[The] farm-to-table movement was an ambitious postal initiative that took place during President Woodrow Wilson's administration, seeking to transport produce directly from rural areas to cities. The program entailed picking up farm-fresh products—butter, eggs, poultry, vegetables, to name a few—and taking them as directly and quickly as possible to urban destinations. It was conceived and launched in peacetime, but took on additional significance during America's eighteen-month involvement during what we know today as World War I. In the course of that bloody conflict, the experimental motor truck routes set up as part of that program were seen by many as important to the nation-wide food conservation campaign.
Cullen, R.G. (2010). "Food will win the war": Motor trucks and the Farm-To-Table postal delivery program, 1917-1918. In Lera, T. (Ed.), The Winton M. Blount Postal History Symposia: Select Papers, 2006-2009. Smithsonian Contributions to History and Technology, Number 55, p. 49
On March 25, 1914 a test of the Farm-to-Table program was launched with 12 post offices. Albert S. Burleson, The Postmaster General described the results in his annual report for the year:
Marvelous growth and development marks the recent history of the parcel post. Although in operation less than two years, this service has expanded from an experimental facility of limited advantages into a universal transportation agency....
The department...believes that the parcel post, in time, will become an important factor in improving and cheapening the food supply of the great cities. Hence on March 25, 1914, 12 of the larger post offices were designated for special test of a farm-to-city service. Farmers were invited to register their names and designate the commodities they desired to sell. Lists of farmers and the articles each offered were then printed and distributed in the cities by the [postal] carrier force. The results exceeded expectations; shipments of country products at the 12 offices so materially increased that now 18 additional offices have been named for similar exploitation of the farm-to-city service....
Farmers who quote prices lower than the city market prices...have an opportunity for profitable and convenient marketing by parcel post. City consumers who get in touch with this class of farmer and impose reasonable requirements as to the grade of products furnished them obtain better quality at slightly lower prices" p. 10, 12, and 13
United States. (1914). Post Office Department Annual Reports for the Fiscal Year Ended June 30, 1914. Report of the Postmaster General. Washington, D.C: U.S. G.P.O.
The program was given attention in the newspapers of the day. Here are some representative excerpts:
From Farm to Consumer. Charlevoix County Herald (East Jordan, MI). Vol 19, No. 24, June 12, 1915, page 1
"Opportunity is now offered all farmers and other producers to engage in the mail order business by disposing of their products through the medium of the parcel post. Never before has a greater opportunity been offered to producers to build up a profitable business. The Post Office Department agrees to advertise the producers [sic] business and name, and the products they have for sale, without cost. Experiments conducted so far indicate that the 'Farm-to-Table' plan is a comparable success and capable of being developed to much larger proportions. Thousands of consumers in Chicago are now receiving weekly shipments of farm products. Many more are willing to co-operate.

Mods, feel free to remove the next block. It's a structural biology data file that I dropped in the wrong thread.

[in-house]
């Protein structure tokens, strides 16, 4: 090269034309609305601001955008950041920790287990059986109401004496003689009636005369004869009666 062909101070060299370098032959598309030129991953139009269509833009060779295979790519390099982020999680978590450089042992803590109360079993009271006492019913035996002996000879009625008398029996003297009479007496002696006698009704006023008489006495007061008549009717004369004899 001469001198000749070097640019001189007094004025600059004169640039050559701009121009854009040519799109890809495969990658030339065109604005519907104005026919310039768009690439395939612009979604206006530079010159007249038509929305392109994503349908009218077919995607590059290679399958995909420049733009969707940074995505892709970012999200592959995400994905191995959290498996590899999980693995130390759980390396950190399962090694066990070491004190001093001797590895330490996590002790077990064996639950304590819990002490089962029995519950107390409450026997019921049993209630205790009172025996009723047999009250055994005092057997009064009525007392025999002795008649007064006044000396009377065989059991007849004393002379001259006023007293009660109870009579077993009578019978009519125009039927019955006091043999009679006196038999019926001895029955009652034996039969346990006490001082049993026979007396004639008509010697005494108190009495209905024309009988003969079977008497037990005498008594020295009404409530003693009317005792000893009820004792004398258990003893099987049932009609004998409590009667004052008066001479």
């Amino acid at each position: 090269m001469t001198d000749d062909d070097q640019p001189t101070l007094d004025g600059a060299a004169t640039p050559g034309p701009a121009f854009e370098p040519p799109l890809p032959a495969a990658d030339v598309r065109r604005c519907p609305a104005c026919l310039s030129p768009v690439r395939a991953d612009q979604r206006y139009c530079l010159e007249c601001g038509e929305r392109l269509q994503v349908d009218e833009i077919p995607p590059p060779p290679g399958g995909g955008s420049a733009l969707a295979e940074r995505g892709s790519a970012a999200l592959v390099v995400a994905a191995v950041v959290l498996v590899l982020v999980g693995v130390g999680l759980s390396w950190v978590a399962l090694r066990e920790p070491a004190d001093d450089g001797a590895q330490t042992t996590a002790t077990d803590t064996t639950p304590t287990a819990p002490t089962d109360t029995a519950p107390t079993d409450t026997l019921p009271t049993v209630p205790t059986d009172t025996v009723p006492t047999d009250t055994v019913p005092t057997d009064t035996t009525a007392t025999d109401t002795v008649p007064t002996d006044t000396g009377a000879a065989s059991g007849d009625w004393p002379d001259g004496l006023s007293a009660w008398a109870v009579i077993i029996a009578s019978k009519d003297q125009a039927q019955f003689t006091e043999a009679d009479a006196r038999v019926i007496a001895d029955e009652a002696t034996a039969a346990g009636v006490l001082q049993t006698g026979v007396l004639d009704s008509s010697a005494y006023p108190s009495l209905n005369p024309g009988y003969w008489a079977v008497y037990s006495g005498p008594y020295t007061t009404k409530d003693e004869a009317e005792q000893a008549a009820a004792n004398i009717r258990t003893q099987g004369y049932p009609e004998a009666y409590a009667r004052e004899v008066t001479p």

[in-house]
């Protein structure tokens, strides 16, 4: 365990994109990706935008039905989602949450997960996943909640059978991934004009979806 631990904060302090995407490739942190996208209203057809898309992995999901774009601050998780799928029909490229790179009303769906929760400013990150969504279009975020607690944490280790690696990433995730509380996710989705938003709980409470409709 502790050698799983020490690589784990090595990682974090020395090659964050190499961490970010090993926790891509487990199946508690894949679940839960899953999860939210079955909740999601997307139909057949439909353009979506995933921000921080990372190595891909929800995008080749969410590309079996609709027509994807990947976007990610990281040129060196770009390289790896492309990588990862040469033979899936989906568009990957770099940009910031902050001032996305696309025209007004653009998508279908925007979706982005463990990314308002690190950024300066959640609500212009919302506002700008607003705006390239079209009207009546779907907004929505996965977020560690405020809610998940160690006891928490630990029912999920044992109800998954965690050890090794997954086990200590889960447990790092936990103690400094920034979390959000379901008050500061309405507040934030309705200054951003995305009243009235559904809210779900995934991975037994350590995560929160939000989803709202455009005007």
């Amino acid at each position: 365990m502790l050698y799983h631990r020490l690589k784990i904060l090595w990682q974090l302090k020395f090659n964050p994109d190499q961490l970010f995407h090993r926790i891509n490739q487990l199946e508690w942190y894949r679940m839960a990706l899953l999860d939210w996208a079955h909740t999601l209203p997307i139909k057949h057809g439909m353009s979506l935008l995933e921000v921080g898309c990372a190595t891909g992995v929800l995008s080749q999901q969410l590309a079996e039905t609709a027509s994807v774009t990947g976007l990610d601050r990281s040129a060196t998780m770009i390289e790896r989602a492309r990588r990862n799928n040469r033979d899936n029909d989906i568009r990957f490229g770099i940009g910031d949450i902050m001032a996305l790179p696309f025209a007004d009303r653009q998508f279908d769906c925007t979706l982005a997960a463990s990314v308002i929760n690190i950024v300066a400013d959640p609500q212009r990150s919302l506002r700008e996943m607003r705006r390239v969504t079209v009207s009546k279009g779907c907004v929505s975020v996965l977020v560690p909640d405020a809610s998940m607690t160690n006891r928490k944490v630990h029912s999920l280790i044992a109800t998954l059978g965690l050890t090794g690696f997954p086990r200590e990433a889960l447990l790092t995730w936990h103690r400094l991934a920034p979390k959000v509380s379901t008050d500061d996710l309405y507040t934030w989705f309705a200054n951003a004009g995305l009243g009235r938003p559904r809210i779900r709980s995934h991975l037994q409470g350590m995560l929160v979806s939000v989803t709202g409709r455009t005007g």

If you have farm products to ship by parcel post to city consumers, or if your name already appears on the Produce List and you desire to list new products, secure one of the blanks from Postmaster Potter, fill it out and return same to him. Your name will be then be published in the list now being compiled. There is a big demand in Chicago for home-cured hams and bacons, smoked and fresh meats, poultry, eggs, butter, cheese, nuts, maple syrup, honey, jellies, preserves, fruits, vegetables, and other farm products at reasonable prices. Do not expect prices asked by city grocers. Divide your profits with the consumers, and offer inducements to your customers in order to retain them. Information regarding containers, rates, and other matter concerning the 'Farm to Table' plan may be had by consulting your rural carrier or Postmaster Potter."
The story above describes the program as a way for producers to make money by selling those farm goods that would otherwise go to waste. Consumers would be entered in an on-going relationship similar to today's "Community Supported Agriculture" initiatives whereby they receive regular shipments of fresh food from a single farmer.
The story that follows refers to the initial opposition of some retailers (green grocers and butchers) and their subsequent use of and approval for the government parcel post service:
Farmers Boost Postal Receipts. Urbana Daily Courier June 26, 1915, p. 8
"Growth of the farm-to-table service by parcel post is recorded in reports from the postmasters of the principals [sic] cities in which the service has been installed.